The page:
Monday, January 17, 2011

The Dream Lives On

In honor of MLK Jr. day, I am reposting a couple of pieces that we've done in the past. Hopefully You'll forgive us for reusing old material. SJ has been extremely busy of late and I don't think I'm capable of writing anything better at this point.

A Dream Unrealized, But Worth Revisiting For All

In 1968, the very year that would mark the end of his life, Martin Luther King and the SCLC organized the "Poor People's Campaign." Dr. King traveled across the nation to assemble a "multi-racial army of the poor" to demand the Congress create a “bill of rights for poor Americans.” Dr. King demanded nothing less than the "reconstruction of society itself.”

This is a dream as yet unrealized, as I, an American born the year of Dr. King’s assassination will turn 42: soon to be three years his senior this year.

The current recession, as terrible as it may be for my contemporaries, is wreaking havoc on the lives of an entire generation of children living in poverty. Rarely do we talk about the jobless rates’ effects on the youngest of us in America. Dr. King wanted to bring that conversation to the fore as the Vietnam War raged on.

Anyone can be mired in poverty’s cycle. Too many of us are.

It’s important to insist that Dr. king’s legacy is everyone’s. His significance should not be lost on anyone who has ever struggled against unfairness. For anyone to let the color of their skin to preclude them from celebrating Dr. King’s legacy is to deny its central aspirations: unity, fairness, equality for all.

I wish a happy and hopeful Martin Luther King Day to you all, everywhere around the world.


" the unlikely story that is America, there has never been anything false about hope". Those are the words that Barack Obama used in his now famous speech after the New Hampshire primary and it illustrates perfectly his connection with the man whose birthday we celebrate as a nation today. Hope is the tie that binds Martin Luther King Jr. and Barack Obama. The hope and the belief that America can do and must do better. Obama's speech not only made the point that the destinies of all Americans are intertwined, but that people must have hope in order to make a better world. MLK's most famous speech was all about hope. It spoke of a nation that didn't exist. It spoke of the dreams of an America where someone like Barack Obama can reach the highest position in the land. They share the dream of a better America. Whether it is an America where people are judged by the "content of their character", or an America where we strive to build "a more perfect union", their goals were the same.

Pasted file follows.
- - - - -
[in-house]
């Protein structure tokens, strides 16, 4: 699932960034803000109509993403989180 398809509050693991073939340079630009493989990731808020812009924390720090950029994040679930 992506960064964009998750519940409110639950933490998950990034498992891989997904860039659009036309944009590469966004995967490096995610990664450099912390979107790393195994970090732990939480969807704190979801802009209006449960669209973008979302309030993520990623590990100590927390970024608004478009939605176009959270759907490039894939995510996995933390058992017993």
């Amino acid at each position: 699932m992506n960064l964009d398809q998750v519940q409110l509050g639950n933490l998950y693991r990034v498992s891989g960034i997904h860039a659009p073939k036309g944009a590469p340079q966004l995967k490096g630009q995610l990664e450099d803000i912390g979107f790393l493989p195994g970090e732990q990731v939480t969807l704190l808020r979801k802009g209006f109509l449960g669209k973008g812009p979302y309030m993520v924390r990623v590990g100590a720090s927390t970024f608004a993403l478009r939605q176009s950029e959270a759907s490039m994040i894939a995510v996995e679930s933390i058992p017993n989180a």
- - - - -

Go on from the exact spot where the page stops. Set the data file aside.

There has been a lot of talk about whether Obama's election is the culmination of MLK's dream. It is clearly a part of what he hoped for, but it is not the end of what he hoped for. Before his death, he was working on organizing another march on Washington. This one was going to be a poverty march. He looked across the country and realized that the underclass had no one to speak for them. He realized that the poor had no voice and no power to change their situation. His dream had expanded to include the poor of all colors. Whites in Appalachia, Hispanics in California, Native Americans in Oklahoma, they all became part of the dream. Injustice will always exist, that is why the dream will never be fulfilled. It is a moving target, as is Barack Obama's dream to build a more perfect union. Obama's words imply that the union can never be perfected, but we must always strive to make it better.